Anne, Queen of Great Britain has lately had somewhat of a resurgence in popularity – largely owing to the 2019 film The Favourite. Perhaps the least known of the British reigning Queens, Anne had a tough life. Born to a commoner mother – Anne Hyde – and the unpopular younger brother of King Charles II – the future James II – Anne was destined for a life in marriage.
Yet life would bring Anne a greater prize. Queenship. After her father and half-brother fled from the Glorious Revolution led by Anne’s brother-in-law and cousin who became King William III jointly with Anne’s sister Mary II. But with their lack of children, Anne was now the heiress presumptive to the throne. Anne’s marriage to Prince George of Denmark produced a number of pregnancies but just a single son lived to the age of 11.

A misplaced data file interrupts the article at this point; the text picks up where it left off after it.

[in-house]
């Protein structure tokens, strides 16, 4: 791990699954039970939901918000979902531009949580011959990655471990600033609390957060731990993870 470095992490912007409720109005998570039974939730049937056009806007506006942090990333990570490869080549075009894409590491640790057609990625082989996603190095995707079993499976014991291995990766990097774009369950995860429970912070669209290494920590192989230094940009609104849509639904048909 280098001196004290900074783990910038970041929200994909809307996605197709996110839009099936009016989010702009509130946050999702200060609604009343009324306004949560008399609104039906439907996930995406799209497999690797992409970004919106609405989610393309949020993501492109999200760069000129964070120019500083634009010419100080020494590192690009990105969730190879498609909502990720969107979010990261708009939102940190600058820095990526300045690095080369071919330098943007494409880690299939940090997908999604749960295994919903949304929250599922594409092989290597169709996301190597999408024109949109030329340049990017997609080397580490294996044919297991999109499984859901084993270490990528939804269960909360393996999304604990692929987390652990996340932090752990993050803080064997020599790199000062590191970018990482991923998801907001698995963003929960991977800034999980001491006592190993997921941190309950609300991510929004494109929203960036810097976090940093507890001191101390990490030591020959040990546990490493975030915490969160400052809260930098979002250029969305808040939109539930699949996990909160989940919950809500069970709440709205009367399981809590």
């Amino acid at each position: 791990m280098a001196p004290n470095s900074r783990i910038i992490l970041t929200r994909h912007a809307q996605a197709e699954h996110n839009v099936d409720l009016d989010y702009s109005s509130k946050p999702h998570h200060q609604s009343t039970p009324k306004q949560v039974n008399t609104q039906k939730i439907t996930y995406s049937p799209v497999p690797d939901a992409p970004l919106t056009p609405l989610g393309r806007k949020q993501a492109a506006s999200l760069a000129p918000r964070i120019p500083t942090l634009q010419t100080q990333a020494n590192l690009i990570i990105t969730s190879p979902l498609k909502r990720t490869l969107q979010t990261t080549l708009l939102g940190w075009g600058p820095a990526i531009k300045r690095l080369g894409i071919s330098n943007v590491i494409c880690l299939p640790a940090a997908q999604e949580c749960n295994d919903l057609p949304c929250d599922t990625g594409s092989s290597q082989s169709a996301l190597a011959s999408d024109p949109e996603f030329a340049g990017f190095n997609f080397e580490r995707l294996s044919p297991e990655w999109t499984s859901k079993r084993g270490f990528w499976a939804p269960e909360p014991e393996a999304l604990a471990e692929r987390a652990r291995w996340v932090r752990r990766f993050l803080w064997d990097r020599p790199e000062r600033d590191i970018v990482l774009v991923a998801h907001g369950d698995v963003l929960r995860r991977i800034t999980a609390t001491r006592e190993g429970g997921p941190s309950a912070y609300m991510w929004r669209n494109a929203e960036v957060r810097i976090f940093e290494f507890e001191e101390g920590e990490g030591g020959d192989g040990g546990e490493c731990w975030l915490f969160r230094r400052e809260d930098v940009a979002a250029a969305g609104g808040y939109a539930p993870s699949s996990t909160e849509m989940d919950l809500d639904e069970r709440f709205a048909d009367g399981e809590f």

Good Queen Anne focusses heavily on the years of Anne’s reign – from the death of her brother-in-law in 1702 until her own death in 1714. Which is not necessarily a bad thing but the years before that are so very interesting as well. Not much is said about the death of her son, which for Anne was perhaps her greatest tragedy and made it necessary to pass the Act of Settlement 1701 to ensure the succession of the Protestant House of Hanover.
All in all, Good Queen Anne is a lovely look at the life of an interesting woman who became Queen against all odds. It is well-written and excellently researched, with plenty of sources.